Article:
Americans live in one of the most medically advanced societies in human history. But sometimes, there is no cure for what ails us.
For those times, there is palliative care, which aims to improve quality of life and contain healthcare provider costs for the most costly patients: Those suffering from serious chronic illnesses.
Palliative care, however, is undervalued. But as the drive toward value-based healthcare delivery continues, anything that is undervalued presents an opportunity.
Turner West, director of Education and Community Programs at Lexington, KY-based Hospice of the Bluegrass spoke with me last week as I was preparing for my upcoming webcast, Hospital-Hospice Collaboration to Improve Palliative Care Outcomes. It seemed only fitting to pepper him with questions.
CC: There are several serious chronic medical conditions that have no clear-cut cure. Does US medicine and the broader society need to redefine the common definition of cure?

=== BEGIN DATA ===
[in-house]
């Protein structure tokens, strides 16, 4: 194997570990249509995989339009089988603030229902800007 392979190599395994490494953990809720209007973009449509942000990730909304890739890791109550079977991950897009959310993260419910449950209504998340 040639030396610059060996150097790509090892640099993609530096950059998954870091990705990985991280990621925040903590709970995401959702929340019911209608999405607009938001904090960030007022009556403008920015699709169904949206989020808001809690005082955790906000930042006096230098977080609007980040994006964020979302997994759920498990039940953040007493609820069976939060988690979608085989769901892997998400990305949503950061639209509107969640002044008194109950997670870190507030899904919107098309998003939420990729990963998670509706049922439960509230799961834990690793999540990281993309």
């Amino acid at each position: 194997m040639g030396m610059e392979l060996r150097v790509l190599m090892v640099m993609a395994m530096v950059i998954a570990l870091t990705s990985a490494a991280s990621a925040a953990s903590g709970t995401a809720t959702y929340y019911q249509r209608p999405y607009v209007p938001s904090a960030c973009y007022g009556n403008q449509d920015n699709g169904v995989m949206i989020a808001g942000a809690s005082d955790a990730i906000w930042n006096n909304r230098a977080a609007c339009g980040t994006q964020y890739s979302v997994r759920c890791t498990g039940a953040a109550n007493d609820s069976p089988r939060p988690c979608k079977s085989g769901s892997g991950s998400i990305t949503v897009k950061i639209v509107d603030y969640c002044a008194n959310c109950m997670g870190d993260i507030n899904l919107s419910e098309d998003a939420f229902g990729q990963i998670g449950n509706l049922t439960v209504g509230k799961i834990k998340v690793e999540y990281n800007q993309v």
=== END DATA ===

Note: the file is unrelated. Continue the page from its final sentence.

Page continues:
West: Improvements in public health and advances in medicine have changed the way we die at the population level over the past century and consequently most of us will die from a chronic condition. Some medical conditions can be cured. Some can be treated by medication or interventions such that there is little effect on your day-to-day routine. And other conditions will be debilitating and adversely affect an individual's quality of life.